May Day celebrates the international labour movement, but acts as a reminder that the fight for workers’ rights goes on01 May 2015
Representatives from across the labour movement come together on International Workers’ Day to show solidarity with working people
International Workers’ Day provides trade unionists from across the globe with the opportunity to come together to celebrate the social and economic achievements of the labour movement in ensuring improved human and labour rights.
Also known as May Day, this is not just a mystical festival on the pagan calendar, but a celebration of workers’ rights and how trade unions have made a genuine, positive impact on the lives, conditions and pay of working people.
This year, May Day takes place 125 years after one of the UK’s largest labour protests where hundreds of thousands of workers demonstrated in Hyde Park over working conditions. Their protest culminated in the start of an eight-hour working day in the UK, which came as a major turning point during a time when individuals could spend double that time in gruelling workplaces.
Originally considered a one-off, solemn affair, May Day has flourished to become a celebration of the British workforce and workers’ rights, but it also acts as a stark reminder that the fight for justice for working people, nationally and internationally, is not over.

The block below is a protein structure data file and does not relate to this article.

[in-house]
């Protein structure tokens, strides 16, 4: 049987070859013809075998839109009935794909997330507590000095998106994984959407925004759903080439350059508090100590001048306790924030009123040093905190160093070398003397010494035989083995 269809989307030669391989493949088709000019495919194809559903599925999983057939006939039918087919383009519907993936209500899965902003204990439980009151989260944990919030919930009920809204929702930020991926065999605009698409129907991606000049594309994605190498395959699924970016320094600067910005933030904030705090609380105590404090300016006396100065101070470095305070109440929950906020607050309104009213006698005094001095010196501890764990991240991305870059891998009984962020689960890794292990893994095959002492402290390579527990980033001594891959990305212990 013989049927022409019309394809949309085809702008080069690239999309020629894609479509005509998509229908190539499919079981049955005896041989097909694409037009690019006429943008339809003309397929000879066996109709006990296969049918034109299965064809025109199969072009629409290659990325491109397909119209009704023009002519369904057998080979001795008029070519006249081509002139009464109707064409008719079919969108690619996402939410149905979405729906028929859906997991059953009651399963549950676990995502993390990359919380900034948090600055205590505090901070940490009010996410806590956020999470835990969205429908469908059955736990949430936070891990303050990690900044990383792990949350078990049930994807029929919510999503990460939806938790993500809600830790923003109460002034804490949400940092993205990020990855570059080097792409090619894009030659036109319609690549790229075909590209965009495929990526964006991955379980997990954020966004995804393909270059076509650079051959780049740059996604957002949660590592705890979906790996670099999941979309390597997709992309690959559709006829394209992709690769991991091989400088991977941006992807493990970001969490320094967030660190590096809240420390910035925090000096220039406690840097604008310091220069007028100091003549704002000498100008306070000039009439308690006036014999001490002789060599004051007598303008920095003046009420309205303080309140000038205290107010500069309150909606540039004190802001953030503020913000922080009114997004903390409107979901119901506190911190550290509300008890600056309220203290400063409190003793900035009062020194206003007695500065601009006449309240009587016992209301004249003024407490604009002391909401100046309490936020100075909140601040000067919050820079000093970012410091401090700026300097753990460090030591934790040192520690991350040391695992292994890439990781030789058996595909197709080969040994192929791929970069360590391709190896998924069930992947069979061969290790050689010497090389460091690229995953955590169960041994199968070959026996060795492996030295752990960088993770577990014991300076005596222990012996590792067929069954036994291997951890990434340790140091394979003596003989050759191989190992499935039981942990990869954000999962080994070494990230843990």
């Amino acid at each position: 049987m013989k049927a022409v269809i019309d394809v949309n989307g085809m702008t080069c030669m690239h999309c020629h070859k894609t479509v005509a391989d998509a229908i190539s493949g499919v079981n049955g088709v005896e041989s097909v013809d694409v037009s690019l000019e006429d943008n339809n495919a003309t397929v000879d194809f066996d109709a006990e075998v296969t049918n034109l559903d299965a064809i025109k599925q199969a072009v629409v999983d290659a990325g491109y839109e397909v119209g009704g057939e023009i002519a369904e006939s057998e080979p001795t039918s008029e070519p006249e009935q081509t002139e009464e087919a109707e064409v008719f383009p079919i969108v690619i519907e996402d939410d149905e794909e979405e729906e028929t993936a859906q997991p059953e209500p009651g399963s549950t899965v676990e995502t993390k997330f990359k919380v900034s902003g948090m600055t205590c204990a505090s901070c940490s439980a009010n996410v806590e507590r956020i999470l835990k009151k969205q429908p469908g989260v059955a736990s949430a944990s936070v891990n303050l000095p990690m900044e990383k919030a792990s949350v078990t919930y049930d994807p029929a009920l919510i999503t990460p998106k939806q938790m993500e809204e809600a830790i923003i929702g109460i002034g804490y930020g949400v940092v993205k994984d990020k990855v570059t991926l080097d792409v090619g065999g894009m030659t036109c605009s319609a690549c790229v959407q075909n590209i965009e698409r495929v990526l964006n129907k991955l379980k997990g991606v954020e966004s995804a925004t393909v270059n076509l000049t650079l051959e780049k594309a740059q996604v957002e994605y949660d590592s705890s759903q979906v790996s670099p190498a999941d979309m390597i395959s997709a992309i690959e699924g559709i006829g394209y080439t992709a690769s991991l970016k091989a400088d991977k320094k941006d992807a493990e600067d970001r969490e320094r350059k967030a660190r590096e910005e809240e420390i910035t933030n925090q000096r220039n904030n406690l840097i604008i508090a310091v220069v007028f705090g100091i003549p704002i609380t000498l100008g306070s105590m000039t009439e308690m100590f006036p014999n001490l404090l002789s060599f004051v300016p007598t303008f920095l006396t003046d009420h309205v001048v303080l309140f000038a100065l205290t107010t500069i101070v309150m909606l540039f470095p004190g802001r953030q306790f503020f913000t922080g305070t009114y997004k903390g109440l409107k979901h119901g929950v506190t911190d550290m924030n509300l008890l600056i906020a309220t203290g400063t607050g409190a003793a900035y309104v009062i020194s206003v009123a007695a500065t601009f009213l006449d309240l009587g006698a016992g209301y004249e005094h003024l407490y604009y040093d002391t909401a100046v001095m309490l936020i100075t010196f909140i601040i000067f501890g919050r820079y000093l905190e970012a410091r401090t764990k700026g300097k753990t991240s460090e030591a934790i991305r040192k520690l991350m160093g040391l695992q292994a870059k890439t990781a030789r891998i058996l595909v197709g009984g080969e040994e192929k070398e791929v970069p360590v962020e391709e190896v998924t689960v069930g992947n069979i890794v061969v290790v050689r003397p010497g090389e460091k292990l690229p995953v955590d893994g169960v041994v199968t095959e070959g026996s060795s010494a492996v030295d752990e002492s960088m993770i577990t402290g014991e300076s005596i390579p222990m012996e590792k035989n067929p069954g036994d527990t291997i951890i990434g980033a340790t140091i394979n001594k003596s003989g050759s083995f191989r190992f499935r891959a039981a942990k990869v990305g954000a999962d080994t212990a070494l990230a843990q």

Since 1978 May Day has been a bank holiday thanks to a decision by the Labour government of the day and continues to be a focal point for campaigns for employment rights.
Tom Jones, head of policy at Thompsons Solicitors said, “While over the years there have been great strides in the fight for workers’ rights and improved workplace conditions, today’s workforce faces different, but equally challenging, obstacles to those of their forefathers 125 years ago.
“Too many workers in Britain today are having to work in a low-wage, insecure economy. The government of the last five years has constantly sought to erode workers’ rights with many of society’s most vulnerable people forced to accept work on zero-hours or short-hours contracts. The Tory and Lib Dem coalition also introduced changes in the last five years which have had a major impact on access to justice for working people who have been sacked, discriminated against or injured at work.
“Since our foundation in 1921, Thompsons Solicitors has campaigned for and championed workers’ rights. Alongside our trade union partners, that remains at the very heart of what we do. May Day provides a focal point for the labour movement to remember what and who we are fighting for.”